Game Commission HTE Classes Starting to Fill Up; Game Commission Recruiting Hunter Education Instructors; Daley Named Hunter-Trapper Education Instructor of the Year

Mar 10, 2010, 10:08 ET from Pennsylvania Game Commission

HARRISBURG, Pa., March 10 /PRNewswire-USNewswire/ -- With the junior spring gobbler season set for April 24, and the general spring gobbler season opening on May 1, Pennsylvania Game Commission Executive Director Carl G. Roe is reminding all first-time license buyers to make plans to attend a Hunter-Trapper Education (HTE) course now. 

To register for a course in your area, visit the Game Commission's website (, select "Education" in the menu bar in the banner, then put your cursor on "Hunter Education," and then click on "Class Schedule" and follow the instructions.

"Right now, Game Commission Wildlife Conservation Officers, Deputy WCOs and volunteer instructors are meeting to schedule courses, review curriculum updates and prepare for this year," Roe said. "From there, course schedules are provided to our Region Offices and the information is posted on the agency's website for students to choose and enroll in courses."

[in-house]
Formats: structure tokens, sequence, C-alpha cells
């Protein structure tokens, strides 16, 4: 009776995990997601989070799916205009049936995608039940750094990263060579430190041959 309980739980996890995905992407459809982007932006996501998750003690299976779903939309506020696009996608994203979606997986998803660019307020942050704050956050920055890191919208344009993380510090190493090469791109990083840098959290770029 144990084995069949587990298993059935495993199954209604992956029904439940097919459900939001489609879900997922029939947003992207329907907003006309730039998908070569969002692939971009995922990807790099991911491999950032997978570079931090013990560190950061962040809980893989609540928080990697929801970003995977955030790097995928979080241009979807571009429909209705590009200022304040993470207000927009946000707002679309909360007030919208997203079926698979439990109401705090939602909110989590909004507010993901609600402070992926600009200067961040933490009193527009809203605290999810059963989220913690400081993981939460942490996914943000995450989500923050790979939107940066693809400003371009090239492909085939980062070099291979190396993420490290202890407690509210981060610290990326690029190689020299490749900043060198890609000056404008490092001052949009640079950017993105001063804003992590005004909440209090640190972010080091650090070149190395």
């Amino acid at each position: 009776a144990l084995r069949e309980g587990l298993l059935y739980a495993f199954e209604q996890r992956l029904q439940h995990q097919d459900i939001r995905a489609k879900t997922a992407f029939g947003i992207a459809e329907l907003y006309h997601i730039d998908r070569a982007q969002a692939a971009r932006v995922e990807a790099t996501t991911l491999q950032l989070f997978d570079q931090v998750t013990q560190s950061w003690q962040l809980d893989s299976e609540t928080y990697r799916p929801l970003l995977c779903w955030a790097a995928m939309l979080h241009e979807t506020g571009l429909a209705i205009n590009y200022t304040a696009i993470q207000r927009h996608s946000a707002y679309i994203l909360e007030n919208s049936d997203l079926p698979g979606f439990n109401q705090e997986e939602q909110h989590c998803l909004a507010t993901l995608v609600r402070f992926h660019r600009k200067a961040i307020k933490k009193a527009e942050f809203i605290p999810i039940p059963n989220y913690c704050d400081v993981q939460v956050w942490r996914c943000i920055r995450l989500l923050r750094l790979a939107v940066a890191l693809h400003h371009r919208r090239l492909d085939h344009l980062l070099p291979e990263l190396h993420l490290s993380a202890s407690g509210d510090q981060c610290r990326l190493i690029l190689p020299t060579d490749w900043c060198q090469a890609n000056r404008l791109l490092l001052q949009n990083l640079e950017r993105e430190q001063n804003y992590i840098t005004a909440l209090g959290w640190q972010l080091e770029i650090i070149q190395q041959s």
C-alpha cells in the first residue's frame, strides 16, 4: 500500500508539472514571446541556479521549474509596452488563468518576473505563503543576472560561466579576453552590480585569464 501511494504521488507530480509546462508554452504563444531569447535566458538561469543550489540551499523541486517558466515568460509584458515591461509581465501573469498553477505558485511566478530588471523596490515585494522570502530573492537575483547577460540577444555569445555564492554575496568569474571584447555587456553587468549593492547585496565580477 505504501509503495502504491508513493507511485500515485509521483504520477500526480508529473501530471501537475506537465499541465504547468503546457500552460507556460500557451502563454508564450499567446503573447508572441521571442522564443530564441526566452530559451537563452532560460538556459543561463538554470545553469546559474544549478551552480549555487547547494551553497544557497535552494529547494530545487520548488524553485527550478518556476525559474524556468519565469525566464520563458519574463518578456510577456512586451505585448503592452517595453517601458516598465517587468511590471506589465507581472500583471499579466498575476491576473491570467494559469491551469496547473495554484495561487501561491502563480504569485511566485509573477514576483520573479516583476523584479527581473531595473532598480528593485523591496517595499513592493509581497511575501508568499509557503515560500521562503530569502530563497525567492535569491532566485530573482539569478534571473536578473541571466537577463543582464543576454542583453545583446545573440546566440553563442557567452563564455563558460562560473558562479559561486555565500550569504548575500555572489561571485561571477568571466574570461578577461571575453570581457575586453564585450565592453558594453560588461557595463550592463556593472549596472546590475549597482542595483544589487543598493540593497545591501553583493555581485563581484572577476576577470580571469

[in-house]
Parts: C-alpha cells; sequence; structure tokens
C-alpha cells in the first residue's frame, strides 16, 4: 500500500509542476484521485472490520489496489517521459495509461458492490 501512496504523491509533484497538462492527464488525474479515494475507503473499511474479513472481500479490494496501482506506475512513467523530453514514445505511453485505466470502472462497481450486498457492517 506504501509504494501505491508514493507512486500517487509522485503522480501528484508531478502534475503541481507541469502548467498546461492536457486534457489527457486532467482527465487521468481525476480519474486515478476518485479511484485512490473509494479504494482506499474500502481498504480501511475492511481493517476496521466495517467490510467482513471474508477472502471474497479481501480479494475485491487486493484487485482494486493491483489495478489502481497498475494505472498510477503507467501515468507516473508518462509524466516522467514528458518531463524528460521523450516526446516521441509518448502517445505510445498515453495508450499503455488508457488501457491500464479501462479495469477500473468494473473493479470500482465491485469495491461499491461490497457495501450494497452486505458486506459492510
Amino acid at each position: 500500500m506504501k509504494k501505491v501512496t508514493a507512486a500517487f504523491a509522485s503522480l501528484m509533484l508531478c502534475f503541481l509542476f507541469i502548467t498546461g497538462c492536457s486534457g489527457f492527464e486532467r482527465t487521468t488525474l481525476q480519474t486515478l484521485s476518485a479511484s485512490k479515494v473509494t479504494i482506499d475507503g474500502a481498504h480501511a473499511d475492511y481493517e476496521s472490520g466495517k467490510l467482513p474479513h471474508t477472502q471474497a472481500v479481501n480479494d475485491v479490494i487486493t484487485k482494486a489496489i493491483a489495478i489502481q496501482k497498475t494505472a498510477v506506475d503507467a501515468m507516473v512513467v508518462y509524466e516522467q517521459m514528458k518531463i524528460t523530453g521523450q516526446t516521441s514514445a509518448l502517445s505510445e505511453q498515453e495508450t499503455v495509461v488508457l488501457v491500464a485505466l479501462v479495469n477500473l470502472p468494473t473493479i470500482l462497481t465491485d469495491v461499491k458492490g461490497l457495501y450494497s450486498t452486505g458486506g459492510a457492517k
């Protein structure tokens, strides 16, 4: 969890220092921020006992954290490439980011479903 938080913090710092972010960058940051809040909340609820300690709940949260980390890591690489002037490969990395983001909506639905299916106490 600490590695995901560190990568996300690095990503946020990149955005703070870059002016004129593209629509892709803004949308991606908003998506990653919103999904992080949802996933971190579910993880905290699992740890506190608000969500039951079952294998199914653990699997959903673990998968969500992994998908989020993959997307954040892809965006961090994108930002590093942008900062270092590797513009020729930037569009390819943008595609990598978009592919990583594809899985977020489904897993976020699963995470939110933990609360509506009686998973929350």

Game Commission Hunter-Trapper Education Division Chief Keith A. Snyder noted that, with the agency's recent transition to a new website format, course schedules continue to be added each day.

"If you don't see a class being offered in your area, please continue to check the website daily, as more and more classes will be entered into the database," Snyder said.  

With the support of thousands of volunteers, HTE courses are being held throughout the state.  There is no fee for the basic HTE course.  Pre-registration is required for many classes, so contact information is provided.  Online registration also is available for most courses offered by the agency.

Taught by dedicated teams of trained volunteers, most HTE classes last at least 10 hours over two or more days, and participants must attend all instruction before taking the test at the end of the course.  Youngsters must be at least 11 years old to receive HTE certification.

Successful completion of a basic Pennsylvania HTE class, or another state's equivalent course, is required by state law to obtain a first-time hunting or furtaker license, regardless of age.